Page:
A federal study asks underage boys to report their sexual behavior using a mobile app in exchange for up to $275 without requiring permission from their parents.
Researchers at Columbia University funded by the National Institutes of Health (NIH) have spent over eight million dollars of taxpayer dollars on a study that pays gay and transgender minors age 13 and up to track their sexual behavior on an app called MyPEEPS without requiring parental permission. One example of the questions asked for them to report is whether or not they have “condomless anal sex.”
The app has “activities and games” to educate users about HIV prevention and protective sex. Only 13-18-year-old males who are “into other guys” are eligible to participate in the research study, according to a MyPEEPS.
In 2012 and 2013, the NIH spent more than $300,000 developing the app. Since 2016, the federal government has given $7.9 million to researchers to study the data collected from the app, according to a government spending database.
Researchers at Columbia University were granted another $341,522 to study transgender teenagers using MyPEEPS in 2022.
“MyPEEPS Mobile” markets itself as “a sexual health project for teen guys who are into guys.” It promotes the app as a way to “Learn about relationships, communication & ways to protect your health using an app.”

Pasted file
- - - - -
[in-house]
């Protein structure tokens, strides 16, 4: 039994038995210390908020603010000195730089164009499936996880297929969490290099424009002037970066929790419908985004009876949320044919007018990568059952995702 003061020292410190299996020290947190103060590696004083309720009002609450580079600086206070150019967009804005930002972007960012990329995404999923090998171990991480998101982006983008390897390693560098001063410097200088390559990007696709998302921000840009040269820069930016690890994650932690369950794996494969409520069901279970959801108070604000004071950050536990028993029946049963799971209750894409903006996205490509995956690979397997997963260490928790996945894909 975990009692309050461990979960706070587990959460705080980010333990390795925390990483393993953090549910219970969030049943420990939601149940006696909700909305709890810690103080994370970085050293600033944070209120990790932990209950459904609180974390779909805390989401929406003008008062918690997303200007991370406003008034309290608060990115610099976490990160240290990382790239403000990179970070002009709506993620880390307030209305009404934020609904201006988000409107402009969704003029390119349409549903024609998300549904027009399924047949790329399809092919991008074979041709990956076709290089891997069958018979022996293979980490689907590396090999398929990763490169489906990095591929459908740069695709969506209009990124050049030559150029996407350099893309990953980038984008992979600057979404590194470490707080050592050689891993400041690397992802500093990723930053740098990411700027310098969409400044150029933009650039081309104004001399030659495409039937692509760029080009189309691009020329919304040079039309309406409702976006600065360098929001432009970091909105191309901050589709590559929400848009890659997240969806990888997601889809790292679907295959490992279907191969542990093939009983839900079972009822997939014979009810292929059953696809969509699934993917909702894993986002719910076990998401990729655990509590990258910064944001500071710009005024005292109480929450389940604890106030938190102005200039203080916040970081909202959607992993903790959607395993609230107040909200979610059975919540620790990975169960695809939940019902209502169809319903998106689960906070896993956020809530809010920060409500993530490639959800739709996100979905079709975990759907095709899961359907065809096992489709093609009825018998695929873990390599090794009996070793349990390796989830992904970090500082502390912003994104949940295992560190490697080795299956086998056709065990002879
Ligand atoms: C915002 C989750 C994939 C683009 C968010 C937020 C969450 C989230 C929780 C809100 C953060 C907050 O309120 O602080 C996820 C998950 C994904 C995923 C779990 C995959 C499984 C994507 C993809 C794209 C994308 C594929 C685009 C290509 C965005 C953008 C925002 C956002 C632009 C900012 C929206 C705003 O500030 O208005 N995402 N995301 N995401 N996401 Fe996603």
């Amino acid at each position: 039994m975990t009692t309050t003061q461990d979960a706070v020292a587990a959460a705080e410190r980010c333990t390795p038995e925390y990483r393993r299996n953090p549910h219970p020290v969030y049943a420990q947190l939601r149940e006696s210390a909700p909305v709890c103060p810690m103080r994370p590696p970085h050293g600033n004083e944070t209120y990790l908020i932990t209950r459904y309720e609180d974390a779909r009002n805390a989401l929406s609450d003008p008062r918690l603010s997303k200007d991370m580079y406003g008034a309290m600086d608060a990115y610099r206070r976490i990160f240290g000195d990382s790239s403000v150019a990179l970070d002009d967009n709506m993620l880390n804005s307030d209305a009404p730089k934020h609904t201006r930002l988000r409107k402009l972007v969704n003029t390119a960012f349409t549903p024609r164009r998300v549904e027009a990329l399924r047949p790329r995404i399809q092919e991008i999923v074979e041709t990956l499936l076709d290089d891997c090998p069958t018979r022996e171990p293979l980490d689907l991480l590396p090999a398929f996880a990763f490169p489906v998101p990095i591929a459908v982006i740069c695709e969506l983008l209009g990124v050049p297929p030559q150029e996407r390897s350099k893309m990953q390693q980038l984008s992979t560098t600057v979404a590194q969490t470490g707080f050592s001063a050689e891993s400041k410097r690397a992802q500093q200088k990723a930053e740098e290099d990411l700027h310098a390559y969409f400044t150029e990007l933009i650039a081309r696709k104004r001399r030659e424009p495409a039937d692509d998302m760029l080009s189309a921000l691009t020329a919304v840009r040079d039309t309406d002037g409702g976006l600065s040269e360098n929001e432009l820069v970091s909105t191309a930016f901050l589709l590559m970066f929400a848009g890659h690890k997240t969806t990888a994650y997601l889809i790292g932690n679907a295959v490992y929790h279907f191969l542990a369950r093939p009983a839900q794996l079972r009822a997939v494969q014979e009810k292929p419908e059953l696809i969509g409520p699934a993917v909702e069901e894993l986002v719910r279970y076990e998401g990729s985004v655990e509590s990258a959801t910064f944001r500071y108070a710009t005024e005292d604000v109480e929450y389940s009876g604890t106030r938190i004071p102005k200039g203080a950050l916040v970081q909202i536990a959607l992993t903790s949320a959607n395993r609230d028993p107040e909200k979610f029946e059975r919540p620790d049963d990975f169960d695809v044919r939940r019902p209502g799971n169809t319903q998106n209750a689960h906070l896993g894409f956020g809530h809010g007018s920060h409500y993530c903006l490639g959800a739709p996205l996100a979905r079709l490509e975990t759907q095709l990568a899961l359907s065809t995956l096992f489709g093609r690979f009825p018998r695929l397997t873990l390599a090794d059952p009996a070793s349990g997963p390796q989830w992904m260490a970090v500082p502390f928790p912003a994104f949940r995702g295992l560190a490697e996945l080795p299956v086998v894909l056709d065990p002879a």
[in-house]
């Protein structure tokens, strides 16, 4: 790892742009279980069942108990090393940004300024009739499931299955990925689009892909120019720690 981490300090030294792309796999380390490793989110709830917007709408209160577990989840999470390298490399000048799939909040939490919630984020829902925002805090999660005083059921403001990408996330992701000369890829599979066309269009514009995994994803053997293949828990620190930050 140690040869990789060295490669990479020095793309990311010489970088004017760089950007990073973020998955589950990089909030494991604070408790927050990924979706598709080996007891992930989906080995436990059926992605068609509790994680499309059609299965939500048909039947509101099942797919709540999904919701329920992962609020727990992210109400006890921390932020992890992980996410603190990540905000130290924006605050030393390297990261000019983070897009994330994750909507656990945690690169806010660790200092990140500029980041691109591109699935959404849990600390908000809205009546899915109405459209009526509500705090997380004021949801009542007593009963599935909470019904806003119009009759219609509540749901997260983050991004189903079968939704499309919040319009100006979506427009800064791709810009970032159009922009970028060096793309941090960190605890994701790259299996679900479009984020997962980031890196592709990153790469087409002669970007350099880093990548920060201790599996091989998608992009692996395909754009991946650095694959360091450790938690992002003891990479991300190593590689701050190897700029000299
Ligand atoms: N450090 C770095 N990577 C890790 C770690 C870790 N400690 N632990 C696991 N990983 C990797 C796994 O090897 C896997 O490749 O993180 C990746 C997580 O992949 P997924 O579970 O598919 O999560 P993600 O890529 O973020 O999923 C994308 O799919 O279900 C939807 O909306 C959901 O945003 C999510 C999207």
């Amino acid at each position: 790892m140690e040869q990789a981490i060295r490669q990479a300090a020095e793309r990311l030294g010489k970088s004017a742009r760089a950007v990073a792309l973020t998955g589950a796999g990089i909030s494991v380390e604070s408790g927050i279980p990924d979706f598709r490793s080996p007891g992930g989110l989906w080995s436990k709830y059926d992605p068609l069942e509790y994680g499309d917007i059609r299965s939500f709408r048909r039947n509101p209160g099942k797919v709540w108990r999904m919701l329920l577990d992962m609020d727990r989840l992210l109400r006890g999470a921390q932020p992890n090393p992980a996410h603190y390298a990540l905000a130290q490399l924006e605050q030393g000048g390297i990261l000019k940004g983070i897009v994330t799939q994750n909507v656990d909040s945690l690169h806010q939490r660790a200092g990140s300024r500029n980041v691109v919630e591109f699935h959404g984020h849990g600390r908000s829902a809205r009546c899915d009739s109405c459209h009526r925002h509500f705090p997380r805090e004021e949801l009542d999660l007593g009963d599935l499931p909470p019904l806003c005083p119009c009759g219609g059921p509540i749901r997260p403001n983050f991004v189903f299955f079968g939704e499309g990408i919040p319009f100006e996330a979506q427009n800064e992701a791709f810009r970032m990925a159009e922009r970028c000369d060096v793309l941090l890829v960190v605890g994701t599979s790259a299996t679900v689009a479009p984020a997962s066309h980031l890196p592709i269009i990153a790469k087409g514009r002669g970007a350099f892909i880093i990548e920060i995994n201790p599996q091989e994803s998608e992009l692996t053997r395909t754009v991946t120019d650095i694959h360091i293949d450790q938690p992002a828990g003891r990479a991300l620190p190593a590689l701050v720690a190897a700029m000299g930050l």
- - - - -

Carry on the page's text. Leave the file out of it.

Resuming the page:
Some experts say there are ethical concerns with studies involving minors who are considered a vulnerable population, according to Dr. Monique Wubbenhorst, former deputy assistant administrator in the Bureau for Global Health at the U.S. Agency for International Development (USAID).
“There is an ethical balance between investigators’ desire to enroll children in a study and the need to support parents in caring for their children,” Wubbenhorst said. “There are additional concerns that minor children in this study may be engaged in sexually exploitative relationships with older males, sex trafficking/child prostitution, violence, and sexual abuse, from which they should be protected.”
Researchers are required to apply for a waiver of parental permission through the U.S. Department of Health & Human Services which means that they must prove that children who participate in the study will be protected through an “appropriate mechanism.”
Dr. Rebecca Schnall, the project leader of the MyPEEPS study, said that her team secured a waiver because of the minimal risk of the research, and she argued subjects of the study might be reluctant to participate if they were concerned their parents would have knowledge of their sexual activities.